Please use this identifier to cite or link to this item: http://hdl.handle.net/2440/61937
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Type: Journal article
Title: Substance P immunoreactivity increases following human traumatic brain injury
Author: Zacest, A.
Vink, R.
Manavis, J.
Sarvestani, G.
Blumbergs, P.
Citation: Acta Neurochirurgica. Supplementum, 2010; 106:211-216
Publisher: Springer-Verlag Wien
Issue Date: 2010
ISSN: 0065-1419
Statement of
Responsibility: 
Andrew C. Zacest, Robert Vink, Jim Manavis, Ghafar T. Sarvestani, and Peter C. Blumbergs
Abstract: Recent experimental evidence suggests that neuropeptides, and in particular substance P (SP), are released following traumatic brain injury (TBI) and may play a significant role in the aetiology of cerebral edema and increased intracranial pressure. Whether SP may play a similar role in clinical TBI remains unknown and was investigated in the current study. Archival post-mortem material was selected from patients who had sustained TBI, had died and had undergone post-mortem and detailed neuropathological examination (n = 13). A second cohort of patients who had died, but who showed no neuropathological abnormality (n = 10), served as case controls. Changes in SP immunoreactivity were examined in the cerebral cortex directly beneath the subdural haematoma in 7 TBI cases and in proximity to contusions in the other 6 cases. Increased SP perivascular immunoreactivity was observed after TBI in 10/13 cases, cortical neurones in 12/13 and astrocytes in 10/13 cases. Perivascular axonal injury was observed by amyloid precursor protein (APP) immunoreactivity in 6/13 TBI cases. Co-localization of SP and APP in a small subset of perivascular fibres suggests perivascular axonal injury could be a mechanism of release of this neuropeptide. The abundance of SP fibres around the human cerebral microvasculature, particularly post capillary venules, together with the changes observed following TBI in perivascular axons, cortical neurones and astrocytes suggest a potentially important role for substance P in neurogenic inflammation following human TBI.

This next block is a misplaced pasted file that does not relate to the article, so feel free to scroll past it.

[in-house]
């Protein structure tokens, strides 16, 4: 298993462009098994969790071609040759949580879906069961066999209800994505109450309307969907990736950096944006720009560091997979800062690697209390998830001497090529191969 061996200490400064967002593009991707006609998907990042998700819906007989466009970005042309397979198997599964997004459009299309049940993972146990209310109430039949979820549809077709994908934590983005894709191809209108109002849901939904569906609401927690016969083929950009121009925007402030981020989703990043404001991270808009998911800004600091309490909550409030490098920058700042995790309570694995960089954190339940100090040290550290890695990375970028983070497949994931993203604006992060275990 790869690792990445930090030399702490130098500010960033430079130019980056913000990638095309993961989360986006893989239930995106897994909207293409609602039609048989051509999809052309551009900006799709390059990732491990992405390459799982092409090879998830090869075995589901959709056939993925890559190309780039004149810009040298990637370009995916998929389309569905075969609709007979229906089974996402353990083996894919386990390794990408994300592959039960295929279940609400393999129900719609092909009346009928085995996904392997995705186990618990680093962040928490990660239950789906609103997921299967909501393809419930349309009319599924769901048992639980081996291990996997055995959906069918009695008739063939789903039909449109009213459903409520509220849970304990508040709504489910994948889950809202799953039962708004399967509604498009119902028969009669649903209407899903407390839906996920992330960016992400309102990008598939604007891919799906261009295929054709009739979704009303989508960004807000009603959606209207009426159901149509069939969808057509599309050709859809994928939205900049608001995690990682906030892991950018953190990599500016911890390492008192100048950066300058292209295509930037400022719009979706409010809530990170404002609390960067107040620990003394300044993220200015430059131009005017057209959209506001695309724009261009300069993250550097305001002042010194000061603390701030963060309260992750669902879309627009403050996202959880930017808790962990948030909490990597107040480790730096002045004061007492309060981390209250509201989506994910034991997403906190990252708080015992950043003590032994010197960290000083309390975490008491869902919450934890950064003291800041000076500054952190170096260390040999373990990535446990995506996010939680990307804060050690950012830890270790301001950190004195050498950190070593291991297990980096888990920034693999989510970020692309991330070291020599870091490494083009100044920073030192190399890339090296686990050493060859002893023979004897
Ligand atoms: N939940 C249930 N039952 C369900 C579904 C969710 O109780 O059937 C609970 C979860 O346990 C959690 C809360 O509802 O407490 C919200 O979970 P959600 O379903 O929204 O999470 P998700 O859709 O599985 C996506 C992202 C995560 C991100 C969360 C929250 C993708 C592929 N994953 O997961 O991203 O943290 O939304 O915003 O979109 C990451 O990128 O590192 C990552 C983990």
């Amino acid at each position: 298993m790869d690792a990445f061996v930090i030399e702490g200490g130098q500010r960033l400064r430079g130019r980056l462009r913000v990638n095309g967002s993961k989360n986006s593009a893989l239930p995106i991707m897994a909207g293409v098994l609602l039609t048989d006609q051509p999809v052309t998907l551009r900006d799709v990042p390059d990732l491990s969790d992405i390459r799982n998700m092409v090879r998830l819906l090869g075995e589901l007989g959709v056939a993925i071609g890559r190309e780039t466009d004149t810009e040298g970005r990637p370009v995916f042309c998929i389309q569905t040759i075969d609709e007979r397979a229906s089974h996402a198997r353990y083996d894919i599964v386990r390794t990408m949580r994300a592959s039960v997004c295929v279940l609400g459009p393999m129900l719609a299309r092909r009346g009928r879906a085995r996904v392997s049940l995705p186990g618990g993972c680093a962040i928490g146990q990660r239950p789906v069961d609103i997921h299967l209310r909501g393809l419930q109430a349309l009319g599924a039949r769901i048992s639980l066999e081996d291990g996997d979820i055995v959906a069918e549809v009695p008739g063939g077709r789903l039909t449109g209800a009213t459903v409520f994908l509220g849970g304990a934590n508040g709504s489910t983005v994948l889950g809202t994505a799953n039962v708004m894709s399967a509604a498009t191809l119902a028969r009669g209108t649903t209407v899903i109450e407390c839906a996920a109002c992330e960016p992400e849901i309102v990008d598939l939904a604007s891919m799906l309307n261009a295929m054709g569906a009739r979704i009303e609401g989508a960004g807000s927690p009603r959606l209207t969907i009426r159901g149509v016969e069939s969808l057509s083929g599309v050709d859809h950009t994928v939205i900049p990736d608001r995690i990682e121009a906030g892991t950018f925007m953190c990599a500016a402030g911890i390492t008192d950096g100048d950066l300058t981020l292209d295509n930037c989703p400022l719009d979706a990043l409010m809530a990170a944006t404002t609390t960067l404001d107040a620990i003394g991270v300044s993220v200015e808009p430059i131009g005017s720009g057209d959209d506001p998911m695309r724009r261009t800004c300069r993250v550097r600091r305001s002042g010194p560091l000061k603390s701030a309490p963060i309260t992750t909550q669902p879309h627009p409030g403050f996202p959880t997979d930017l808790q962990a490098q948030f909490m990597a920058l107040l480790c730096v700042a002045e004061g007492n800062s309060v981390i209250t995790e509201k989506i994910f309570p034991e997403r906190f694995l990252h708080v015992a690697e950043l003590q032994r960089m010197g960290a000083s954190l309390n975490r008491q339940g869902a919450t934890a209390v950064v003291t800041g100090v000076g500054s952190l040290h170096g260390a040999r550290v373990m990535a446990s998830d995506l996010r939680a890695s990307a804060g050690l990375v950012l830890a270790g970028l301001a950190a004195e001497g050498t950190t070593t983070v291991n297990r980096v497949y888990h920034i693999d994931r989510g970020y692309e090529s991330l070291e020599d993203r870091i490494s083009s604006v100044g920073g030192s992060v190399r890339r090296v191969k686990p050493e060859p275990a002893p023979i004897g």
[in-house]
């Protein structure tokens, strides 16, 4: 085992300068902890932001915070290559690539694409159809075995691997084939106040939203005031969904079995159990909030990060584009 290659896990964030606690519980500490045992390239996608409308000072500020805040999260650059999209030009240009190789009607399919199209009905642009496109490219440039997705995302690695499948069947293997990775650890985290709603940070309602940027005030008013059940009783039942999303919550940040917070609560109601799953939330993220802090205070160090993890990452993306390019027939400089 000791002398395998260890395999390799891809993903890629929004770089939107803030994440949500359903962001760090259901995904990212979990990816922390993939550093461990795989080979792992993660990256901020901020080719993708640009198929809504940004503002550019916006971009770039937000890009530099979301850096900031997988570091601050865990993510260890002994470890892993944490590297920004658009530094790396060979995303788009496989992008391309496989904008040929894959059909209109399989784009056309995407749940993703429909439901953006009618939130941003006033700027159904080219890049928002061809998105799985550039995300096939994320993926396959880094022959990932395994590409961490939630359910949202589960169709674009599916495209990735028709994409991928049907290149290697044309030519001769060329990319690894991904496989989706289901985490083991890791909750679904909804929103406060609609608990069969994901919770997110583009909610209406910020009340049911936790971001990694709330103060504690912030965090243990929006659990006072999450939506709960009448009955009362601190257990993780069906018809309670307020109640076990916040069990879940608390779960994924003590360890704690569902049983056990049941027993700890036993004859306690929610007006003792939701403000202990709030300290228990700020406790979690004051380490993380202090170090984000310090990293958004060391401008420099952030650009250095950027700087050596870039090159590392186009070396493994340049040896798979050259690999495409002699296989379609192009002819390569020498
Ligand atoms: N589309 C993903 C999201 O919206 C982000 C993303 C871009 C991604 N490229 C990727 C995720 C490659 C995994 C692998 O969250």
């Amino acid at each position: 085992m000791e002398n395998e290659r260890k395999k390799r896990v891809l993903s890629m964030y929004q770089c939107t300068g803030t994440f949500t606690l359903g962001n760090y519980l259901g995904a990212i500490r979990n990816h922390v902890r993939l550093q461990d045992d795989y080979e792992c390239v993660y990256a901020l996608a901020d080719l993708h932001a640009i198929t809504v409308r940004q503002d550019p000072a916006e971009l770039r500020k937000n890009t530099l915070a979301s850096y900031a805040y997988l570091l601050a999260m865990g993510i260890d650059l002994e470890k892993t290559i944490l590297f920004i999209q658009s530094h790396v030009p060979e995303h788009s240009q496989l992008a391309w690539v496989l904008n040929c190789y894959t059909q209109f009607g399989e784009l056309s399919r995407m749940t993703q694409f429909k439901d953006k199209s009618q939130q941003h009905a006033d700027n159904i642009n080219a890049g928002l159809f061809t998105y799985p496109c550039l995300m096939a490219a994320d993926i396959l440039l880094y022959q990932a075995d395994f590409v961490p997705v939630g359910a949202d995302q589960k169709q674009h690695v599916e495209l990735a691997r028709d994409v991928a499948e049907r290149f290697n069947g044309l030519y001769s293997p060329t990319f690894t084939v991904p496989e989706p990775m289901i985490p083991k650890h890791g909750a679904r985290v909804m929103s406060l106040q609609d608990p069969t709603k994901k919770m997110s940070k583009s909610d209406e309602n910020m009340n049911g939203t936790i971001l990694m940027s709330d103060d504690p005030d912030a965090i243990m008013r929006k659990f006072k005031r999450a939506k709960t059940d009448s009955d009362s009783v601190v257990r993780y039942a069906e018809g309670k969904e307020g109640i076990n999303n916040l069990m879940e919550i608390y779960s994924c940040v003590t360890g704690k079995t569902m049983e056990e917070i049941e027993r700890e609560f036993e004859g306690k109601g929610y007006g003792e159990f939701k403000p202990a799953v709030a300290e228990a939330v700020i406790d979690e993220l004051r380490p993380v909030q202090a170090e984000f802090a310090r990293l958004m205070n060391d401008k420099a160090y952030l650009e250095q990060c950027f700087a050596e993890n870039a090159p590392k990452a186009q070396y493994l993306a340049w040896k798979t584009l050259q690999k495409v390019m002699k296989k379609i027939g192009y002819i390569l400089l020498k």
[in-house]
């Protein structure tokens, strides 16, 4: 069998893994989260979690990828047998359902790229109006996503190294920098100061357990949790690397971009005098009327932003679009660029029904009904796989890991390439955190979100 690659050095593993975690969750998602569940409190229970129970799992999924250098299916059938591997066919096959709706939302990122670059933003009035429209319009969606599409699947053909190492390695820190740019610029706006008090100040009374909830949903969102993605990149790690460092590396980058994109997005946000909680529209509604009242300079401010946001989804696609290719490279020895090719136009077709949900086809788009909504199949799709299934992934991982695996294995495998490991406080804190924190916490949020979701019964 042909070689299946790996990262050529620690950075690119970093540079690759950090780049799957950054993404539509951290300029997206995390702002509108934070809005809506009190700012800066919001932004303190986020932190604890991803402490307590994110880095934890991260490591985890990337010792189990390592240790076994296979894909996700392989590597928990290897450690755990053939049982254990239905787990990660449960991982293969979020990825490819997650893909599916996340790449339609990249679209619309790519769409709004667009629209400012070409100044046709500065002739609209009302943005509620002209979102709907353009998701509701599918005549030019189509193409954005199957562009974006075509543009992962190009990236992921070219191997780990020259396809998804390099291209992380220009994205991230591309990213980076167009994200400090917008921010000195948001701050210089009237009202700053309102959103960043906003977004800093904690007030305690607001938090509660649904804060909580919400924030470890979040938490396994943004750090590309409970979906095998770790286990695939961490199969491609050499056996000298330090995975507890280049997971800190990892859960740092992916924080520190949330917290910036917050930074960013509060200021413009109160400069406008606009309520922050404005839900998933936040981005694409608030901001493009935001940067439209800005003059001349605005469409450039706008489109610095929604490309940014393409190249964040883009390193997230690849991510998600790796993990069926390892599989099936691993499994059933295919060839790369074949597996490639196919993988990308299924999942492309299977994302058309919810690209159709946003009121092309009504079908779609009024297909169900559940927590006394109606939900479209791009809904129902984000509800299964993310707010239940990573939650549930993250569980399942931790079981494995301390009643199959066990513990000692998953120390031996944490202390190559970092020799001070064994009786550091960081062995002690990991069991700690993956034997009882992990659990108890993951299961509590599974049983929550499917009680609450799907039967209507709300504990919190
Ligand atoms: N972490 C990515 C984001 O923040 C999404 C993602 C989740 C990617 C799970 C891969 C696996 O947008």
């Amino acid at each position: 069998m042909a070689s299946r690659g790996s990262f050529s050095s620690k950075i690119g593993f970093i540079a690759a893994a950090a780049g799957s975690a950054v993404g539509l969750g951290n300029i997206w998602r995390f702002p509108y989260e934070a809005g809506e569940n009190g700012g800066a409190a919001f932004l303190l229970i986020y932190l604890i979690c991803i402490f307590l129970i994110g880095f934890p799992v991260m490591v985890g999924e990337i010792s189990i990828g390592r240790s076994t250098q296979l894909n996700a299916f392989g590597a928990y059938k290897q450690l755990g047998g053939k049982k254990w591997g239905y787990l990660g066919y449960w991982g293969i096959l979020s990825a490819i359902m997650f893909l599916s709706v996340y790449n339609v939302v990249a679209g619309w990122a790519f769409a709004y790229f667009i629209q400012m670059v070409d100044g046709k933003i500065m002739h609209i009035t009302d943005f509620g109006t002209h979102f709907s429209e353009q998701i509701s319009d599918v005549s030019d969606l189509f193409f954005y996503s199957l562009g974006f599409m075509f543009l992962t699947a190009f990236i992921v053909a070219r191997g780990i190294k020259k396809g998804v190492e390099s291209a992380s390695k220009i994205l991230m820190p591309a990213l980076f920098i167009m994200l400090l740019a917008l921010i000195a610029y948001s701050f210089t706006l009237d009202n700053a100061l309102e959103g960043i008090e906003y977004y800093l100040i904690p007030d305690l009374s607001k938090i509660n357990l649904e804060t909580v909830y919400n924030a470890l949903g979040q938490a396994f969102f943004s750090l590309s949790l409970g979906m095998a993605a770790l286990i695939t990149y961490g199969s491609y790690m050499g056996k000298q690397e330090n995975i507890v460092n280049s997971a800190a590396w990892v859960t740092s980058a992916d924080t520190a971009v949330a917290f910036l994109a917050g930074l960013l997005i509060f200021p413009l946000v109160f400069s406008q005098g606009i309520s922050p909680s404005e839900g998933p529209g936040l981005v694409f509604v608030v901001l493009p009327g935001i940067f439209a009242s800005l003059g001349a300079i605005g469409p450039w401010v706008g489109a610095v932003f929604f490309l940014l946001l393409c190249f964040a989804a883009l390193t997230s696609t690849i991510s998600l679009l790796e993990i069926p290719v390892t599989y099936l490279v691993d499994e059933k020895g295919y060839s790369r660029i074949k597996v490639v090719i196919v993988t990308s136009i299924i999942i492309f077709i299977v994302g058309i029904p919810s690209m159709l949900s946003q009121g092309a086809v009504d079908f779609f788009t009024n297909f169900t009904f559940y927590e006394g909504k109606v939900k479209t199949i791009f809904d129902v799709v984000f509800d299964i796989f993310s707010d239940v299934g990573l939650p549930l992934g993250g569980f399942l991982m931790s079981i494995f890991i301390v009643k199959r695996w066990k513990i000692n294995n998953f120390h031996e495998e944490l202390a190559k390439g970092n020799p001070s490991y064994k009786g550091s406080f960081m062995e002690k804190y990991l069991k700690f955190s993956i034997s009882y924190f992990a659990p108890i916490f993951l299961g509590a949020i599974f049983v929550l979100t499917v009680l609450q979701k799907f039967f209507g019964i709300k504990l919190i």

Keywords: Neurotrauma; edema; brain swelling; neurogenic; inflammation; tachykinin; substance P
Rights: © Springer-Verlag/Wien 2010
RMID: 0020100120
DOI: 10.1007/978-3-211-98811-4_39
Appears in Collections:Pathology publications

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